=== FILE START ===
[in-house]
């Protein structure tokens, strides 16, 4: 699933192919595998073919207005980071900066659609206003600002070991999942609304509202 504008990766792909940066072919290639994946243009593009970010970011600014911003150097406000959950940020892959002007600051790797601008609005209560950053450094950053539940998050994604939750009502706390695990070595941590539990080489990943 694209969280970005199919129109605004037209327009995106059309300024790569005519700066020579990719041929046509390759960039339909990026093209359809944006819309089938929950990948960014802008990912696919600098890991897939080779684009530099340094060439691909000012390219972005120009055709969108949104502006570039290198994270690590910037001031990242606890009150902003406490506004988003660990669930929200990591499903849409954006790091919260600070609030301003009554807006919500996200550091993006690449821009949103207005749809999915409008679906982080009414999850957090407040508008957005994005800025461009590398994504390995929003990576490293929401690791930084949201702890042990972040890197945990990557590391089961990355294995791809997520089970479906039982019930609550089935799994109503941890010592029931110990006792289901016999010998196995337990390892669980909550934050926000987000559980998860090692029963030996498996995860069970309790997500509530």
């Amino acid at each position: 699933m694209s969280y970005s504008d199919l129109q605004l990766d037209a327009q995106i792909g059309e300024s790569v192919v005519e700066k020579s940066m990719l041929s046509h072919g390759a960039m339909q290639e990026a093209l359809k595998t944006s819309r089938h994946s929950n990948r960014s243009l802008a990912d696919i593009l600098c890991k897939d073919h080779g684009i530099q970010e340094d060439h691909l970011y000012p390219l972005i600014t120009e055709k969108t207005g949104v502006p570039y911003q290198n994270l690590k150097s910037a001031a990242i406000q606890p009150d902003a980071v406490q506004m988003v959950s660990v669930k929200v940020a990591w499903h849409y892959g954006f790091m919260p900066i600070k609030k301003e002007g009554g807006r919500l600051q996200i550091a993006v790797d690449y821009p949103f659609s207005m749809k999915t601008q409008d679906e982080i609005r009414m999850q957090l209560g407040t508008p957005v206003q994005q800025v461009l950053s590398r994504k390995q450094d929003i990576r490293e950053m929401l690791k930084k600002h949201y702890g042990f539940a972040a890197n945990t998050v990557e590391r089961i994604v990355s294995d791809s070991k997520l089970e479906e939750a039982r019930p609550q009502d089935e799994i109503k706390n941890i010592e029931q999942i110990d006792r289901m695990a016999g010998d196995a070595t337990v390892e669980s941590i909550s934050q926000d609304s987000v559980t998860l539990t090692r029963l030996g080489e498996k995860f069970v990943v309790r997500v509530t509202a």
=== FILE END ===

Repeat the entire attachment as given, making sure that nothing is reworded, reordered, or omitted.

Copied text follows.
[in-house]
């Protein structure tokens, strides 16, 4: 699933192919595998073919207005980071900066659609206003600002070991999942609304509202 504008990766792909940066072919290639994946243009593009970010970011600014911003150097406000959950940020892959002007600051790797601008609005209560950053450094950053539940998050994604939750009502706390695990070595941590539990080489990943 694209969280970005199919129109605004037209327009995106059309300024790569005519700066020579990719041929046509390759960039339909990026093209359809944006819309089938929950990948960014802008990912696919600098890991897939080779684009530099340094060439691909000012390219972005120009055709969108949104502006570039290198994270690590910037001031990242606890009150902003406490506004988003660990669930929200990591499903849409954006790091919260600070609030301003009554807006919500996200550091993006690449821009949103207005749809999915409008679906982080009414999850957090407040508008957005994005800025461009590398994504390995929003990576490293929401690791930084949201702890042990972040890197945990990557590391089961990355294995791809997520089970479906039982019930609550089935799994109503941890010592029931110990006792289901016999010998196995337990390892669980909550934050926000987000559980998860090692029963030996498996995860069970309790997500509530």
């Amino acid at each position: 699933m694209s969280y970005s504008d199919l129109q605004l990766d037209a327009q995106i792909g059309e300024s790569v192919v005519e700066k020579s940066m990719l041929s046509h072919g390759a960039m339909q290639e990026a093209l359809k595998t944006s819309r089938h994946s929950n990948r960014s243009l802008a990912d696919i593009l600098c890991k897939d073919h080779g684009i530099q970010e340094d060439h691909l970011y000012p390219l972005i600014t120009e055709k969108t207005g949104v502006p570039y911003q290198n994270l690590k150097s910037a001031a990242i406000q606890p009150d902003a980071v406490q506004m988003v959950s660990v669930k929200v940020a990591w499903h849409y892959g954006f790091m919260p900066i600070k609030k301003e002007g009554g807006r919500l600051q996200i550091a993006v790797d690449y821009p949103f659609s207005m749809k999915t601008q409008d679906e982080i609005r009414m999850q957090l209560g407040t508008p957005v206003q994005q800025v461009l950053s590398r994504k390995q450094d929003i990576r490293e950053m929401l690791k930084k600002h949201y702890g042990f539940a972040a890197n945990t998050v990557e590391r089961i994604v990355s294995d791809s070991k997520l089970e479906e939750a039982r019930p609550q009502d089935e799994i109503k706390n941890i010592e029931q999942i110990d006792r289901m695990a016999g010998d196995a070595t337990v390892e669980s941590i909550s934050q926000d609304s987000v559980t998860l539990t090692r029963l030996g080489e498996k995860f069970v990943v309790r997500v509530t509202a």